This illuminating book analyses energy transitions, carbon dioxide emissions and the security of energy supply in Mediterranean countries. Unpacking the history of energy transitions, from coal to oil and natural gas, and from non-renewable to renewable energy sources, Silvana Bartoletto offers a comparative approach to the major trends in energy consumption, production, trade and security in Mediterranean countries in Europe, the Middle East and North Africa.
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Consumption, Emissions and Security of Supplies
Edited by Annette Bongardt, Leila S. Talani and Francisco Torres
This interdisciplinary book examines Brexit from a political economy perspective, enriched by insights from scholars of political science, history and law. Shedding light on the key motivations for Brexit, this incisive book seeks to better understand what shapes the UK’s political and economic preferences and the fundamental causes and issues that have moulded its stance on the EU.
Patrick Honohan, Fadi Hassan and Davide Romelli
The past twenty years have seen two waves of research on currency unions, prompted by the early experience of the European Economic and Monetary Union and by the existential crisis experienced by the euro area as a strand of the global financial crisis. The authors explore crucial themes and topics such as optimal currency area theory, the central banks and new views on policy choices, providing a comprehensive and influential review of currency unions.
Gianmarco I.P. Ottaviano
Providing insights on the products of a unique period for academic research in international economics, this review is an important piece of literature for a vital area of study. Highlighting main issues such as welfare gains and losses, trade patterns and international transaction interventions, the author provides a timely and comprehensive research review on the heavily debated topic of international trade and investment.
Understanding Economic Geography and Location Over Time
Miroslav N. Jovanovic
A crucial question in contemporary economics concerns where economic activities will locate and relocate themselves in the future. This comprehensive, innovative book applies an evolutionary framework to spatial economics, arguing against the prevailing neoclassical equilibrium model, providing important concrete and theoretical insights, and illuminating areas of future enquiry.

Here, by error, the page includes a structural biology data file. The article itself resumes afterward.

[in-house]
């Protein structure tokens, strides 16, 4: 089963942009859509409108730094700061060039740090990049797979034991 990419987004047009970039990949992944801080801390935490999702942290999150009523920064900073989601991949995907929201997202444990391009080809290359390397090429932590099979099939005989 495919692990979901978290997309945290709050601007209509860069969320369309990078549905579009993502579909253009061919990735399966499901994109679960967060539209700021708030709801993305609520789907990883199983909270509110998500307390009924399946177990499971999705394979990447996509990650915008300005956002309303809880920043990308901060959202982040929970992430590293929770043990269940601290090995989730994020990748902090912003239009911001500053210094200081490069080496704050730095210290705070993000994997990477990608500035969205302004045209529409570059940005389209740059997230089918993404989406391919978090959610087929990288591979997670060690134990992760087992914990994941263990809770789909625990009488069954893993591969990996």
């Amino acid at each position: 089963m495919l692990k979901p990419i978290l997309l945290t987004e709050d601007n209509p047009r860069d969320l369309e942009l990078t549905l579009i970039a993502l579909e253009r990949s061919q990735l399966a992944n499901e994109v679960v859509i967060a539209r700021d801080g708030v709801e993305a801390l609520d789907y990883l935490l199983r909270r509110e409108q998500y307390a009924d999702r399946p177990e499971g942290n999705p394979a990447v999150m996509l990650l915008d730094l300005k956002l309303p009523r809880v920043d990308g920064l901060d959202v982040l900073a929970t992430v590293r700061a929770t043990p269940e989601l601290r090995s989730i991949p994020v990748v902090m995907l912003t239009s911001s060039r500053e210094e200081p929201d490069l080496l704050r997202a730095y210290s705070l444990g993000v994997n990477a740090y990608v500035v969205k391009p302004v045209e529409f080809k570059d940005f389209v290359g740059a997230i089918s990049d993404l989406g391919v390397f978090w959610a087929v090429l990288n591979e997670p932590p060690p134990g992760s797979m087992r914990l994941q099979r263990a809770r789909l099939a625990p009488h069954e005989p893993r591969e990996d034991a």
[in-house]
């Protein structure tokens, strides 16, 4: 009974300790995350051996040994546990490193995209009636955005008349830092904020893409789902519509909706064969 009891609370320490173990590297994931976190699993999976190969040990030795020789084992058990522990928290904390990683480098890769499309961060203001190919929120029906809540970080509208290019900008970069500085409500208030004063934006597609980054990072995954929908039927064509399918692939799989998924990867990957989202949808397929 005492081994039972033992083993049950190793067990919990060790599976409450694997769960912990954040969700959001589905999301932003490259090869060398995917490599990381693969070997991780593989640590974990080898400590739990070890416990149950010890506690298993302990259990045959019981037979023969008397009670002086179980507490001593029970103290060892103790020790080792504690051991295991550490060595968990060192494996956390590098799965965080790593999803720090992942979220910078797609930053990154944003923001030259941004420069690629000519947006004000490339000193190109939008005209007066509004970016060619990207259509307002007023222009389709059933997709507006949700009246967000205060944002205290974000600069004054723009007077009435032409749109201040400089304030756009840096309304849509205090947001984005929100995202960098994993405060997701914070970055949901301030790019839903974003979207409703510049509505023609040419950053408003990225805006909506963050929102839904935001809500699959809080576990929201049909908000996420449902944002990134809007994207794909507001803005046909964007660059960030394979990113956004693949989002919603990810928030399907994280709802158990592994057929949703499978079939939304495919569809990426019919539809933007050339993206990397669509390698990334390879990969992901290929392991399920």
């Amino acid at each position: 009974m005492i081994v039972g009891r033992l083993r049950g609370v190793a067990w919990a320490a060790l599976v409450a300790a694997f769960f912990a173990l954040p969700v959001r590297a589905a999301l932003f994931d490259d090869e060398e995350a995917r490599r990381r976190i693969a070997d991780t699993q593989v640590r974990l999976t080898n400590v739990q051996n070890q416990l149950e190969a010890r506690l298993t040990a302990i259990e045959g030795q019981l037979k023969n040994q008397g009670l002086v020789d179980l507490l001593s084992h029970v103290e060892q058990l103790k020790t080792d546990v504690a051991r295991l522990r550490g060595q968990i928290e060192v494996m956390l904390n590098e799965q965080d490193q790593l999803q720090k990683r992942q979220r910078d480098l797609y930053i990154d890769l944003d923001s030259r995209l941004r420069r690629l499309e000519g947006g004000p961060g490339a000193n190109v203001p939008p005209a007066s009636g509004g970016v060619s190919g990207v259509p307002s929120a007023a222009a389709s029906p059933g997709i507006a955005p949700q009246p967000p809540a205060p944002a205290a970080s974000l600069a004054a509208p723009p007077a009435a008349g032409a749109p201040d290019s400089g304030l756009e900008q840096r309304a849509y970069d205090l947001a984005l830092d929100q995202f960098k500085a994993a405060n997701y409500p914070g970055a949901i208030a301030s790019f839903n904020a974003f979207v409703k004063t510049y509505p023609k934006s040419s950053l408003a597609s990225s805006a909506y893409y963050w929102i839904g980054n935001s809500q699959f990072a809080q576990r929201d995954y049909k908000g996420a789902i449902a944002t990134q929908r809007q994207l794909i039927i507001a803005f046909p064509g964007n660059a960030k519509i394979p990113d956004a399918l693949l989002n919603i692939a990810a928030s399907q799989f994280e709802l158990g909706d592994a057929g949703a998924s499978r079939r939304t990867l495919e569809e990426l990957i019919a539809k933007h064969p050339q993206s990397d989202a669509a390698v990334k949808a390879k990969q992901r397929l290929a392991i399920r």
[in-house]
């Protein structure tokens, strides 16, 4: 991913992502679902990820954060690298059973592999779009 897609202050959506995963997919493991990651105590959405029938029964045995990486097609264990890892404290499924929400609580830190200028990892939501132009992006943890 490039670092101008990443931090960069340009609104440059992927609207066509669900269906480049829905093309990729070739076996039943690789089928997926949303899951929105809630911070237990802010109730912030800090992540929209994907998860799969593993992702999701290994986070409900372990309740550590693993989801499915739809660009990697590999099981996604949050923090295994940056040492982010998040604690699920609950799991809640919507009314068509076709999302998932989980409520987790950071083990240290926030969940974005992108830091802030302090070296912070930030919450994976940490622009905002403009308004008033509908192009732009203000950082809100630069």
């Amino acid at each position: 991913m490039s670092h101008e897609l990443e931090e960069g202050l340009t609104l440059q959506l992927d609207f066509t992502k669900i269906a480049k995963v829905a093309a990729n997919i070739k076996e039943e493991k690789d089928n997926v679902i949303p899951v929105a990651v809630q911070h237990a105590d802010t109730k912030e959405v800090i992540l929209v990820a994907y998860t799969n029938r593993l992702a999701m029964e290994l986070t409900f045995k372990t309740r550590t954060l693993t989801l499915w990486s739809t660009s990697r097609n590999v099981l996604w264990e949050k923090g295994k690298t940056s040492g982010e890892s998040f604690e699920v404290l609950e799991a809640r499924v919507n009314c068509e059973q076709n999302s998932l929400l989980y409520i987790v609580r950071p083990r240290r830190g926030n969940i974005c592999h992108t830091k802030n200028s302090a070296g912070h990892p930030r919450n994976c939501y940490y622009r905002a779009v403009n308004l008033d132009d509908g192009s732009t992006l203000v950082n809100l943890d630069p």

Edited by Stefano Ponte, Gary Gereffi and Gale Raj-Reichert
Global value chains (GVCs) are a key feature of the global economy in the 21st century. They show how international investment and trade create cross-border production networks that link countries, firms and workers around the globe. This Handbook describes how GVCs arise and vary across industries and countries, and how they have evolved over time in response to economic and political forces. With chapters written by leading interdisciplinary scholars, the Handbook unpacks the key concepts of GVC governance and upgrading, and explores policy implications for advanced and developing economies alike.
Edited by Ewald Nowotny, Doris Ritzberger-Grünwald and Helene Schuberth
Amid formidable challenges, Europe’s future depends not least on the capacity of its economies to converge toward their better performing peers. Dissecting the complexity of cohesion, this book analyzes which dimensions matter most for the smooth functioning of Economic and Monetary Union (EMU) and for the (income) convergence of Central, Eastern and Southeastern European (CESEE) countries. Central bankers, policy-makers and academics discuss how to best advance the catching-up process and look into EU structural and cohesion policies, critically assessing their contribution to economic and social development.
This insightful research review discusses some of the most influential papers in the economics field of global value chains. Focusing on globalization, fragmentation and coordination of production across geographical as well as enterprise boundaries, it pays particularly close attention to how businesses in developing countries are incorporated into global production and distribution networks. The review analyses many of the texts that framed the global value chain approach together with in-depth case-studies of particular sectors and policy-oriented research concerned with reducing poverty and accelerating growth in poorer countries. This review would be of great interest to students and researchers working in the fields of globalisation, geography and international business.
Trade and Openness During the Great Depression and the Great Recession
Peter A.G. van Bergeijk
Deglobalization 2.0 argues that Trump and Brexit are the symptoms, and not the causes, of a long sequence of alternating phases of globalization and deglobalization driven by increasing income inequality and the retreat from the global stage by a contested hegemon. Providing rich empirical details, Peter van Bergeijk investigates similarities and differences between the Great Depression of the 1930s and the Great Recession and its aftermath of a slowdown in global trade. Providing an overview of recent findings and a discussion of contributions from several disciplines, the book investigates scenarios for the future of the economic world order and proposes possible solutions.
Edited by Jonathan Michie
The past 30 years are often depicted as an era of globalisation, and even more so with the recent rise of global giants such as Google and Amazon. This updated and revised edition of The Handbook of Globalisation offers novel insights into the rapid changes our world is facing, and how best we can handle them.